72% willing to pay after ransomware attack, finds Cohesity
Thu 20 Jul 2023
More than 9 out of 10 security decision makers say cyberthreats have increased, with 72% being willing to pay ransom and use insurance to help recovery. These are the findings from new research commissioned by Cohesity.
Cyberthreats are increasing, capabilities aren’t keeping pace, and ransom payouts and insurance cover the gaps.
As part of a global survey of over 3,400 IT and Security decision makers, 91% of those surveyed in the UK believe that the threat of ransomware attack has increased over the past year. Meanwhile, 39% of respondent’s organisations had been a victim to ransomware in the last six months, showing how this threat continues to blight the industry.
Cyber resiliency plans that enable organisations to anticipate, withstand, recover from and adapt to different types of attack aren’t keeping pace with rising threats.
While over 85% of respondents’ organisations have a cyber resiliency strategy in place, only one in five (23%) have complete confidence in it, and over half (53%) say that it has gaps, could be improved, or they have little confidence in it.
42% say their teams are stretched too thin, while over a third of respondents (38%) say their organisation’s leadership is simply not aware of the importance of cyber resiliency, perhaps explaining why organisations are still failing to invest sufficiently in skilled people and solutions.
In fact, 70% of respondents believe that they currently lack enough skilled workers to respond effectively to a data breach or loss.
“A cyber resiliency strategy that prioritises the ability to recover from a cyber-attack is arguably more important than one that focuses solely on prevention.
“But all the time that companies try to pay their way out of trouble with ransoms, insurance or warranties is throwing money in the wrong direction as this won’t help them recover the data and processes that keep the organisation in business. The gaps aren’t in prevention or even in the workforce, the gaps that need bridging are in the c-suite taking the threats seriously and investing in tools to rapidly recover from attacks,” said James Blake, CISO EMEA at Cohesity.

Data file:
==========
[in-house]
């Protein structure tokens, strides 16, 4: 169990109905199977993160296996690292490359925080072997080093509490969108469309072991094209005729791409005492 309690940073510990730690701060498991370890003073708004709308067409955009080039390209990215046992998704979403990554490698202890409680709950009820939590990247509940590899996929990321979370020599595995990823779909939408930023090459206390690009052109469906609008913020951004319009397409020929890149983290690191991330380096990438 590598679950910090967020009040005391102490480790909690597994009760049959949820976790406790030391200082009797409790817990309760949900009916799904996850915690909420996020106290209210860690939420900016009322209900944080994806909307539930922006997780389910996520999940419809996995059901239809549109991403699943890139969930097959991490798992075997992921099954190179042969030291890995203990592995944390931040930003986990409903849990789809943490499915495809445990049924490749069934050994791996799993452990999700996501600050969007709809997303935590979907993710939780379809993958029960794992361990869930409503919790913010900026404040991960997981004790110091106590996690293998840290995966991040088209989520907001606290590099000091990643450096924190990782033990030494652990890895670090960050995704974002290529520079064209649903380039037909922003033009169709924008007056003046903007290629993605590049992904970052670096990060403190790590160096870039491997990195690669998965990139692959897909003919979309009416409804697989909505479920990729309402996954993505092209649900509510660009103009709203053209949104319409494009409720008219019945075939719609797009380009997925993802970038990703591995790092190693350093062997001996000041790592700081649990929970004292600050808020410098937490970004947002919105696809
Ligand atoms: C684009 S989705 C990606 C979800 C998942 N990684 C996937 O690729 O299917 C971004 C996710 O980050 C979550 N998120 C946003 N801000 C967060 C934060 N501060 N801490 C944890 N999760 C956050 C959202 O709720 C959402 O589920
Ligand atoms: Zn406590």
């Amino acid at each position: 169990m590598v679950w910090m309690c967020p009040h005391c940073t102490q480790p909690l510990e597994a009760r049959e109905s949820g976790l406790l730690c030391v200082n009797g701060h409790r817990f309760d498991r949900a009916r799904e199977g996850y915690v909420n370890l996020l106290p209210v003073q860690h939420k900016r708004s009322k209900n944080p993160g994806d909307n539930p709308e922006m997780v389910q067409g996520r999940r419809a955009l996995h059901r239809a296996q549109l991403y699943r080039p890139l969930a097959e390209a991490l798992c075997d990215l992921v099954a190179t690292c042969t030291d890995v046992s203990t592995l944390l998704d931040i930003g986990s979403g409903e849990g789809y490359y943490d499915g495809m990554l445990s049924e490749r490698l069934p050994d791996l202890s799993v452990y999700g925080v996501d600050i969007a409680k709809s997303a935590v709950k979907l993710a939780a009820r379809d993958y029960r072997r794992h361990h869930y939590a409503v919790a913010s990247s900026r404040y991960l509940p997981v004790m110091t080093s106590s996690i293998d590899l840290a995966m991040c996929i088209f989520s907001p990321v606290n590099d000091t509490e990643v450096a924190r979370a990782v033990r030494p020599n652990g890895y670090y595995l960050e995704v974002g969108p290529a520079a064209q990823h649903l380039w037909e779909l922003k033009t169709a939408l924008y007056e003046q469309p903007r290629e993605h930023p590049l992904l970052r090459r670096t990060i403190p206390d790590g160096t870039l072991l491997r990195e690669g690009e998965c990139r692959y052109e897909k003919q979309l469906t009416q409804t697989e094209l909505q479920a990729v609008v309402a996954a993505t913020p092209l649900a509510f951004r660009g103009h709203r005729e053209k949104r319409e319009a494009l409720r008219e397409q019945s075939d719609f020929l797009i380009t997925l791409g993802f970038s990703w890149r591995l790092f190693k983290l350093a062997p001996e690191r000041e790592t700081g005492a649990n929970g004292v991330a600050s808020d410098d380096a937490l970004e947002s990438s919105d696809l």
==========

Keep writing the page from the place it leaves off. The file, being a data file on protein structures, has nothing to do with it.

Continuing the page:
Data recovery capabilities
Despite these concerns, 95% are confident they can recover data and critical business processes in the event of a data breach or loss. However, 68% said it will be touch and go, or they have limited confidence.
About a third (37%) cited a lack of coordination between IT and security teams as the biggest barrier to getting the organisation back up and running. A similar number (31%) said that lack of a recent clean and immutable copy of data would be their biggest hurdle.
Just over half of respondents (52%) believe they would recover data and business processes in under a week (1-6 days), and a leading 3% believe they could do it in under 24 hours.
Ransoms and insurance payouts
The research by Cohesity suggests that organisations are prepared to pay in order to compensate for some of the gaps in their cyber resiliency. Of those surveyed, only 9% ruled out paying a ransom to recover their data after an attack. 29% would ‘definitely pay’ and 62% would consider it depending on the severity of the attack and cost of ransom.
Likewise, 80% believe that they would be covered by ransomware warranties, contrary to Cohesity’s own investigation of the terms and conditions of many warranties. Similarly, 73% of those surveyed said their organisation has cyber-insurance, but reflecting the industry challenges, almost half (48%) said it was ‘much harder’ or ‘somewhat harder’ to get insurance now than three years ago.
“IT and SecOps must co-own organisations’ cyber resilience outcomes to identify sensitive data and protect, detect, respond, and recover from cyberattacks.
“Relying on traditional backup and recovery systems, which lack modern data security capabilities, in today’s sophisticated cyberthreat landscape is a recipe for disaster. Instead, organisations should seek out data security and management platforms that integrate with their existing cybersecurity solutions and provide visibility into their security posture and improve cyber resilience,” said Brian Spanswick, CISO, Cohesity.
These findings are based on a survey of 500 IT and Security Operations (SecOps) decision-makers (split 50/50 between the two groups) from organisations in the UK.
The global survey comprised over 3,400 respondents from Australia, France, Germany, Japan, New Zealand, UK, and the United States, and will be released in full in late July as part of Cohesity’s Global 2023 State of Data Security & Management Report.
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